Capn's Final Word: Miles Davis-influenced jazz fusion that doesn't beat the material Frank did when he wasn't copying Jack Shit, but is still darn fine.

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The Grand Wazoo - Video Arts 1973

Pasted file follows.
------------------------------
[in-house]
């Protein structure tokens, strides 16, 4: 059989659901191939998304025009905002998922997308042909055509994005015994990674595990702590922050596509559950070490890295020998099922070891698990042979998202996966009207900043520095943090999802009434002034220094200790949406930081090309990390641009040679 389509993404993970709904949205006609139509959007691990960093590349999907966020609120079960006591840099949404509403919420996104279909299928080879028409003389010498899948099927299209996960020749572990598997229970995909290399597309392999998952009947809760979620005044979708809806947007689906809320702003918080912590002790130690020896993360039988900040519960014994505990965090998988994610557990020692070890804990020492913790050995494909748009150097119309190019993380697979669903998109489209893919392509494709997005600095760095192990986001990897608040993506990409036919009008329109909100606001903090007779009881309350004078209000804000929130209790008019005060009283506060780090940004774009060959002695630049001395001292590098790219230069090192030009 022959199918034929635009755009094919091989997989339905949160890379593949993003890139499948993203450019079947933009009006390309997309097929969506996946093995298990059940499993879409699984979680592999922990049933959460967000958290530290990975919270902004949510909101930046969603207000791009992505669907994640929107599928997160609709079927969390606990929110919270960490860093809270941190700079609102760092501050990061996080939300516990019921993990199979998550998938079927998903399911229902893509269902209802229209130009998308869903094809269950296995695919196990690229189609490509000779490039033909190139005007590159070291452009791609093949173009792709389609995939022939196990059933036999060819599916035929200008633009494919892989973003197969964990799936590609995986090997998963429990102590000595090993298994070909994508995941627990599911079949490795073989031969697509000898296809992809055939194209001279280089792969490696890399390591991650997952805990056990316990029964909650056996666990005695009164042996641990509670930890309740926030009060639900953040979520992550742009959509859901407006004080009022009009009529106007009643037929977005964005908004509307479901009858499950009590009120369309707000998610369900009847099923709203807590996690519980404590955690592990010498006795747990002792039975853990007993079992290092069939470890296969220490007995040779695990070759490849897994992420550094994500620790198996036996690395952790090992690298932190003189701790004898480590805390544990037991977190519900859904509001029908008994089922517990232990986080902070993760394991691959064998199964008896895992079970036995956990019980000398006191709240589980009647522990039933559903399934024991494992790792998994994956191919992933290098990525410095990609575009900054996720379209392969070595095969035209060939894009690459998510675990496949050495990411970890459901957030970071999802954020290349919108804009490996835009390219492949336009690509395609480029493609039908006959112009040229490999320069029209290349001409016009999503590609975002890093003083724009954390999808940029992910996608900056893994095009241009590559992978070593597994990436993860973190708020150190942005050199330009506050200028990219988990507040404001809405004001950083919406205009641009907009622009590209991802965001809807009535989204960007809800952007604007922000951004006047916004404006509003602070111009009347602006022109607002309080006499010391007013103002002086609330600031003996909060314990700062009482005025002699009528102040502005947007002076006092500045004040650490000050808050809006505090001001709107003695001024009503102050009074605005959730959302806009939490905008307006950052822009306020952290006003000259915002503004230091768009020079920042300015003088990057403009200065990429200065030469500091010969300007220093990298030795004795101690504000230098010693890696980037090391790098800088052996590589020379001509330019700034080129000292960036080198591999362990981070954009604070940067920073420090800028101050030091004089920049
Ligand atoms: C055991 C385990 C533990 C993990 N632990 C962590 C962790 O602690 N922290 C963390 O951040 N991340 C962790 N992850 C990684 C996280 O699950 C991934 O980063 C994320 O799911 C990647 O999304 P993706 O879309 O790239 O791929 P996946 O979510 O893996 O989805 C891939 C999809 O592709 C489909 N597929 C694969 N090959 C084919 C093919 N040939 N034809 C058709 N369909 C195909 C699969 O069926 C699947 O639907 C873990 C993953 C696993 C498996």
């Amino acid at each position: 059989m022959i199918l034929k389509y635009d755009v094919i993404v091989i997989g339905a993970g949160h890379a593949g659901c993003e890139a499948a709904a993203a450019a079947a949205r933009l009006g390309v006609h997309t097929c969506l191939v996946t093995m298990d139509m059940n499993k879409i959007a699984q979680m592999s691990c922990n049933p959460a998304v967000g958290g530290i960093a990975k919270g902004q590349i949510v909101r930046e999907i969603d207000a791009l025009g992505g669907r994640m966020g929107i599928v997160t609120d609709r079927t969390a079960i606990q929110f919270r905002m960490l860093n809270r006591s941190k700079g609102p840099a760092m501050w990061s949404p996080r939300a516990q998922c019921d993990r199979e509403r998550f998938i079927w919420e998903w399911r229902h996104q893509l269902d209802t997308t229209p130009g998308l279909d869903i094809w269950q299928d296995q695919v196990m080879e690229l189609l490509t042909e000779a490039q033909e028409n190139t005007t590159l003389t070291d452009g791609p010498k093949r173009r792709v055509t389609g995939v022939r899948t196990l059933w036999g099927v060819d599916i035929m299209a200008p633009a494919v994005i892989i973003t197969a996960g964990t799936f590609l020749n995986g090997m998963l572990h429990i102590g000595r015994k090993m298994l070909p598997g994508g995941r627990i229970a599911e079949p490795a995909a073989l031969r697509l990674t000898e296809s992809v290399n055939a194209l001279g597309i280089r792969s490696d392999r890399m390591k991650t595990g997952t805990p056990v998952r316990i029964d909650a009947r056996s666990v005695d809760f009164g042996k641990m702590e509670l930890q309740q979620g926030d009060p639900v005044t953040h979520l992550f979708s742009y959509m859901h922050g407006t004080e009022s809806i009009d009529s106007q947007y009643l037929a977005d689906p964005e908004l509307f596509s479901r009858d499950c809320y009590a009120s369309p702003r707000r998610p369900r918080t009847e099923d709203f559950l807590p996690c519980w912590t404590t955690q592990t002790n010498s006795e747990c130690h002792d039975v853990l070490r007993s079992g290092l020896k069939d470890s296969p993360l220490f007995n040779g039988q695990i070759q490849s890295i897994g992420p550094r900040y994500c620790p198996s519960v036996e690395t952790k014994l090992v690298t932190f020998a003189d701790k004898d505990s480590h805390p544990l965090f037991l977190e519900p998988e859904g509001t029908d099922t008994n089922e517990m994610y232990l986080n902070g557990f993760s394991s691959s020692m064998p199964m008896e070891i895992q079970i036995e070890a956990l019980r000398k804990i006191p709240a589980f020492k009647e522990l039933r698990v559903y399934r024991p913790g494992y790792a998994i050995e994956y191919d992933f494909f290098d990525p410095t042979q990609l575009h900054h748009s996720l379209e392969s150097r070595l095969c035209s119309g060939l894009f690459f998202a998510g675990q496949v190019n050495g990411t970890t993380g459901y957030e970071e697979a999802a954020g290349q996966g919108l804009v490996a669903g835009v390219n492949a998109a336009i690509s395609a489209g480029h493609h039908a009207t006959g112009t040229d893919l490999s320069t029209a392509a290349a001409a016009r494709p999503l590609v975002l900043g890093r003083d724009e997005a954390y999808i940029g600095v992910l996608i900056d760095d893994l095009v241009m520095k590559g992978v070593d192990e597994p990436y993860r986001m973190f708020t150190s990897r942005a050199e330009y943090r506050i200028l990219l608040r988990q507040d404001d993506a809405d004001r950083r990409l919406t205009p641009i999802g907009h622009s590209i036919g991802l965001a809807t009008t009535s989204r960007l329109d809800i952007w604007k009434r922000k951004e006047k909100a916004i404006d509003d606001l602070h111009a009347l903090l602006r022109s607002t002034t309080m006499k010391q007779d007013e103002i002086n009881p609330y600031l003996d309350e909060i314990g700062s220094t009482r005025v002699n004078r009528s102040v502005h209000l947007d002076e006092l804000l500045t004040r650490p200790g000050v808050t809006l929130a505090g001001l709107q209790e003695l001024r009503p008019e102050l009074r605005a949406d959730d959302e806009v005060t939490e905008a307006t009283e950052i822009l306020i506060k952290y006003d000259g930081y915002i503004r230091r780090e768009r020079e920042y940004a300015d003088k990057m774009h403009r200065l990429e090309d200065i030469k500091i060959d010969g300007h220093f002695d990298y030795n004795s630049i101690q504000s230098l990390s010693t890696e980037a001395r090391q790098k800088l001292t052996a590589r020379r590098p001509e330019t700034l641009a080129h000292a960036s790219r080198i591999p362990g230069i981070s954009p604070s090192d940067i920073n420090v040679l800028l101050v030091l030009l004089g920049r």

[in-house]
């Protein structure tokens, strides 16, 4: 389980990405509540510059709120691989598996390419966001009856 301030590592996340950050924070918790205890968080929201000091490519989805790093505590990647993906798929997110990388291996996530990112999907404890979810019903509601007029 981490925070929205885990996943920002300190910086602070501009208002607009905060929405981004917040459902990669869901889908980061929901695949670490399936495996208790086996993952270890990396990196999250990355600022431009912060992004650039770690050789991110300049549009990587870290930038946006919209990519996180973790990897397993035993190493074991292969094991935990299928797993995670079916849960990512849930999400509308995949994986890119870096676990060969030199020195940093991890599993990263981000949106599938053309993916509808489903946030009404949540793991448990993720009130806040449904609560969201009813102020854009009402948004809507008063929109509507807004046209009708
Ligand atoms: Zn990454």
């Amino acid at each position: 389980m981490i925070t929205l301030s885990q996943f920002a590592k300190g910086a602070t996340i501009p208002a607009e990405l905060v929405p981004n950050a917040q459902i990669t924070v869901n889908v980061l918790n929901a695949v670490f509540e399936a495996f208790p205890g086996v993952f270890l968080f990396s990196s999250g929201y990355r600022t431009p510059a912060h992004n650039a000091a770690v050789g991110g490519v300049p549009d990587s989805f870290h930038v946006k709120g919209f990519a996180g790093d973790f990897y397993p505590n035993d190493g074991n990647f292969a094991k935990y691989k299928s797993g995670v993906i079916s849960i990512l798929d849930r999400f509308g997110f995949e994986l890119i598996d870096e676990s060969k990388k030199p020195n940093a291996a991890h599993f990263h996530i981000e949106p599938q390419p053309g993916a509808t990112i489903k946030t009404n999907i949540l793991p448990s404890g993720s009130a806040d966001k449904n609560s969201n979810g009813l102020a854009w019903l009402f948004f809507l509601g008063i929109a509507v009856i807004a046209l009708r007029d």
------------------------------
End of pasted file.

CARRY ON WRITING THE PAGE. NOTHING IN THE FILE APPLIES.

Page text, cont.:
The companion piece to Wanky/Jankly, this one is similarly jazz-leaned, though with a bigger band and busier sound.  It swings a helluva lot more, too, reminding me more of Miles Davis' mid- to late-60's transitional 'electric bop' albums that sprinkled in little, easily ignored bits of electrification rather than the full-on ragin' Cajun doo-raga cooked up on his early 70's records like On the Corner. The long 'n' short of it is that W/J was a lot more jazzy-rock, and Grand Wazoo is more 'jazz fusion', as in jazz players playing rocky jazz music rather than rock players playing jazzy rock music. Get it? Well, neither do I, and since I had, like, three hours of sleep last night due to a faulty body clock, I'll trust that you understood that better than me. Eh, and if you didn't, what's gonna happen, anyway? You write me an angry Reader Comment that takes me a month and a half to post? Heh...I hold all the cards here, Pancho! Anyway, this is a rock album, I guess, and there's enough toys around to remind you of the fact, like slide guitar and envelope filters.  Parts of the middle of the big-ol' title track sound like the Allman Brothers more than anything: venomous slide guitar, swingin' organ, beer belches, 'FREEEEEEEEEEE BIRRRRDDDDD!!!!!' and all. (Hey. Funny aside here: There was a fad there in the carefree days of the pre-Fascist takeover of this country, when folks would yell out 'WHIPPING POST!!!!' at concerts, making like that famous Allman Brothers Live at Fillmore East heckler asshole guy. Most bands ignored it, but I read somewhere that Frank would then actually PLAY it, although I'm sure he didn't play it RIGHT. Heh...that's pretty high humor, if'n ya ask me....) The plunger-wah-wah Harmon mute trumpet solo section (yeah, motherfuckers I played the fucking horn, man!!!!) that follows frequently enters wanky territory untempered by the background folks doing anything but listen to the drummer hit his cymbals a bunch of fucking times. As a piece of writing, 'Wazoo' isn't anywhere as satisfying for me as the big boinging boobies that frame Waka/Jawaka, I don't think the playing is as inspired, and it doesn't rock as much. But when it's on, I think it's fine.